- “It’s the difference between dancing along the eggshell crust of acquaintance and diving into the messy center of a relationship. It’s not always perfect; it’s not always pleasant—but because it is rooted in respect, it is unshakable.”
- “Active racism is telling a nurse supervisor that an African American nurse can’t touch your baby. It’s snickering at a black joke. But passive racism? It’s noticing there’s only one person of color in your office and not asking your boss why. It’s reading your kid’s fourth-grade curriculum and seeing that the only black history covered is slavery, and not questioning why. It’s defending a woman in court whose indictment directly resulted from her race…and glossing over that fact, like it hardly matters.”
- “Equality is treating everyone the same. But equity is taking differences into account, so everyone has a chance to succeed.”
- “What if, ladies and gentlemen, today I told you that anyone here who was born on a Monday, Tuesday, or Wednesday was free to leave right now? Also, they’d be given the most central parking spots in the city, and the biggest houses. They would get job interviews before others who were born later in the week, and they’d be taken first at the doctor’s office, no matter how many patients were waiting in line. If you were born from Thursday to Sunday, you might try to catch up – but because you were straggling behind, the press would always point to how inefficient you are. And if you complained, you’d be dismissed for playing the birth-day card.” I shrug. “Seems silly, right? But what if on top of these arbitrary systems that inhibited your chances for success, everyone kept telling you that things were actually pretty equal?”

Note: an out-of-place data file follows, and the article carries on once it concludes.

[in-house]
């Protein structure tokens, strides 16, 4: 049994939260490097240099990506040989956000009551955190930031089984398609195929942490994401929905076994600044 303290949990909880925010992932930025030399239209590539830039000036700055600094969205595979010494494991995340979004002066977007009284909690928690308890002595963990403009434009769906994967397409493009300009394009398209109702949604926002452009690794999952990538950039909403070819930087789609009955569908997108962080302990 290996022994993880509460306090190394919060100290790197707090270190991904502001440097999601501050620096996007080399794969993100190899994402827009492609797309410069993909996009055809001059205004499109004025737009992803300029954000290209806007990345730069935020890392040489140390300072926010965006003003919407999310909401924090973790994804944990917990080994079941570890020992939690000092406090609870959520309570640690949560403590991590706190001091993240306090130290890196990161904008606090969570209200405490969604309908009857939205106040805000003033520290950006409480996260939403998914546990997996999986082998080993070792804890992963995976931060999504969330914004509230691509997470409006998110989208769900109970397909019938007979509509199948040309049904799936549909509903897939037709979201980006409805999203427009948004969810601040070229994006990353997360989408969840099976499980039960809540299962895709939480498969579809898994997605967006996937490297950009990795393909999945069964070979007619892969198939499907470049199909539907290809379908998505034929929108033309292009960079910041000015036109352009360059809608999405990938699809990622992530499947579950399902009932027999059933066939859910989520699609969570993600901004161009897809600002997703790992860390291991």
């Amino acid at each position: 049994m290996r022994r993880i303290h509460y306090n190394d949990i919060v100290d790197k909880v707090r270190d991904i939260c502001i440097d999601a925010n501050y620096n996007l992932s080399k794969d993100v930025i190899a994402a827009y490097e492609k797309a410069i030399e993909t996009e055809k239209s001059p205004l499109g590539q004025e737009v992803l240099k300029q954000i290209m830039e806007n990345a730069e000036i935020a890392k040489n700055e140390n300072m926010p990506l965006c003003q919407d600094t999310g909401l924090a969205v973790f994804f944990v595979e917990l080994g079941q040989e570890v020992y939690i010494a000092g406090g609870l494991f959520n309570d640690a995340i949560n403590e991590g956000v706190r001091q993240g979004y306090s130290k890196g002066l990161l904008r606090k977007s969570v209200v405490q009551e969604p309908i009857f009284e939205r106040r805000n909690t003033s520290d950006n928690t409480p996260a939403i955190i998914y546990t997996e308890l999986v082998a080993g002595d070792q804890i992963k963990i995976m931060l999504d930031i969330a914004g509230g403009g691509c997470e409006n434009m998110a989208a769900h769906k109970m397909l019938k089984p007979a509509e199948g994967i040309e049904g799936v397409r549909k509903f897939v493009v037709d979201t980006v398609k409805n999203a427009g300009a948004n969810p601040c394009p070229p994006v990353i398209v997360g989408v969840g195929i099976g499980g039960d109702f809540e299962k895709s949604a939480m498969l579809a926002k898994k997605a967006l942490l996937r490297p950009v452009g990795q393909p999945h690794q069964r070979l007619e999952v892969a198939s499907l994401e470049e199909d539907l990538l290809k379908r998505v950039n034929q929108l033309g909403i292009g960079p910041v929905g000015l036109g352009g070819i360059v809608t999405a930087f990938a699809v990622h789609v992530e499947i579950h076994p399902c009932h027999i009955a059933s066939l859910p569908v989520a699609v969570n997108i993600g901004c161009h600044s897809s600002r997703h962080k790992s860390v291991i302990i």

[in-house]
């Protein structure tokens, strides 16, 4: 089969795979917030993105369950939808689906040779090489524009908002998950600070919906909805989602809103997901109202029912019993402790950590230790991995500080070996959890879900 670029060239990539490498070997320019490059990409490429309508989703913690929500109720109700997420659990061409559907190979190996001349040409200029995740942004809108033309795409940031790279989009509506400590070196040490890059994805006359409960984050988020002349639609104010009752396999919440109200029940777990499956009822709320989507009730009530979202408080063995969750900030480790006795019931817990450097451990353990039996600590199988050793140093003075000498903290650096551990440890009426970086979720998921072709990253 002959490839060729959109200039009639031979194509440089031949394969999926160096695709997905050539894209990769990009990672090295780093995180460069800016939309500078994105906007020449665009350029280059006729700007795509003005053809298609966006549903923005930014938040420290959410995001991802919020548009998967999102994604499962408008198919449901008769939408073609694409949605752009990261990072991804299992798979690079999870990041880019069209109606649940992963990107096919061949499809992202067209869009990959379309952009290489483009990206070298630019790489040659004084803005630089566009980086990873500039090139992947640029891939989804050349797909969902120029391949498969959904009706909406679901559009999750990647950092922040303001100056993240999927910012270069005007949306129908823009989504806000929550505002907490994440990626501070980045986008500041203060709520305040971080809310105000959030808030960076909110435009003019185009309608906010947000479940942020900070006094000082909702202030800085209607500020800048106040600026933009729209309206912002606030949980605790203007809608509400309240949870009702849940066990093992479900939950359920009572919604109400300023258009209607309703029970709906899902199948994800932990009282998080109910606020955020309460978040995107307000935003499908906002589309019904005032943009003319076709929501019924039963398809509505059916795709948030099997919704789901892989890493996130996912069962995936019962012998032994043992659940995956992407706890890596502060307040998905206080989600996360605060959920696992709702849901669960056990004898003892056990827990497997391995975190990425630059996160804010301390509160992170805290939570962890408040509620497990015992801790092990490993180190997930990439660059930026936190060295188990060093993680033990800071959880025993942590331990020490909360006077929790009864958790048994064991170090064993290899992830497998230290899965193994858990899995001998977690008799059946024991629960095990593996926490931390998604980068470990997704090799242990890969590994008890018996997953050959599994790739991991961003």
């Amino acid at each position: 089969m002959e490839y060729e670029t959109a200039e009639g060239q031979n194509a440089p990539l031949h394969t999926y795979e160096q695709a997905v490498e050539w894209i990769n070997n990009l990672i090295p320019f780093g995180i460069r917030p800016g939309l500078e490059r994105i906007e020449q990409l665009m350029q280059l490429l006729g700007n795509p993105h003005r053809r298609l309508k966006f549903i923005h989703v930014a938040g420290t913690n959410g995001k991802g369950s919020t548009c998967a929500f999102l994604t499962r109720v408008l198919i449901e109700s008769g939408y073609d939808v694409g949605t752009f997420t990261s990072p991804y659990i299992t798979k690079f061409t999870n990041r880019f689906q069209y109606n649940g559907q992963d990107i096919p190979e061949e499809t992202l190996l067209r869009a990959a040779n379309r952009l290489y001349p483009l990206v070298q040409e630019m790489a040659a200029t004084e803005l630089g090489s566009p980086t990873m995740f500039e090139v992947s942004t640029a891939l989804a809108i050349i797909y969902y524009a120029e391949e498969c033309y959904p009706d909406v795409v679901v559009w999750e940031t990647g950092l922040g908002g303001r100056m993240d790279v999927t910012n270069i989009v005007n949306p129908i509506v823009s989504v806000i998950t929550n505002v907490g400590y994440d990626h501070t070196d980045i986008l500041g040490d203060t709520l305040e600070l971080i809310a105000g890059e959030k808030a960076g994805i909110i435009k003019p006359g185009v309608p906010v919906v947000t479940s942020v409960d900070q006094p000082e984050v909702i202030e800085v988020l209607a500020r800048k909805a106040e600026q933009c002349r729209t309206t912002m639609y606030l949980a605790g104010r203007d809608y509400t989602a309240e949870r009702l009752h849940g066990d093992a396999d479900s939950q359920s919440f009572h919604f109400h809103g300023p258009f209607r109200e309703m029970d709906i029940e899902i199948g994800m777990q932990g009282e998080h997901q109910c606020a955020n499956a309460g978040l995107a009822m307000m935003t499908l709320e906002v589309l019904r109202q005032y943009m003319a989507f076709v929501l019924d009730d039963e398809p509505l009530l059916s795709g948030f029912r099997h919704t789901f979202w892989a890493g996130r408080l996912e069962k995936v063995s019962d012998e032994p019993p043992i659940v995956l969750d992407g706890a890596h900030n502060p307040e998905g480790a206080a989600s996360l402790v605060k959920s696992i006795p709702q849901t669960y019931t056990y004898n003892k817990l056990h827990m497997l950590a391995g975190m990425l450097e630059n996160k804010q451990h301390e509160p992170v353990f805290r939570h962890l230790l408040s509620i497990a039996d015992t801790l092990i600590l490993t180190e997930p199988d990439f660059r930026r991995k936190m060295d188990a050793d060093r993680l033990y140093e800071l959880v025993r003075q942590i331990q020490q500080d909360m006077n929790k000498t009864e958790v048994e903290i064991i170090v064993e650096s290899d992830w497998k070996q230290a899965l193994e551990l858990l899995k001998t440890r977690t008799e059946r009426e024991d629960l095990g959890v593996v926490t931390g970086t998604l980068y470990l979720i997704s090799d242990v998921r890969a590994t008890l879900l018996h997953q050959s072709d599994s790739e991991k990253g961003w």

- “Prejudice goes both ways, you know. There are people who suffer from it, and there are people who profit from it.”
- “…did you ever thing our misfortune is directly related to your good fortune? Maybe the house your parents bought was on the market because the sellers didn’t want my mama in the neighborhood. Maybe the good grades that eventually led you to law school were possible because your mama didn’t have to work eighteen hours a day, and was there to read to you at night, or make sure you did your homework. How often do you remind yourself how lucky you are that you own your house, because you were able to build up equity through generations in a way families of color can’t? How often do you open your mouth at work and think how awesome it is that no one’s thinking you’re speaking for everyone with the same skin color you have? How hard is it for you to find the greeting card for your baby’s birthday with a picture of a child that has the same color skin as her? How many times have you seen a painting of Jesus that looks like you? Prejudice goes both ways, you know. There are people who suffer from it, and there are people who profit from it.”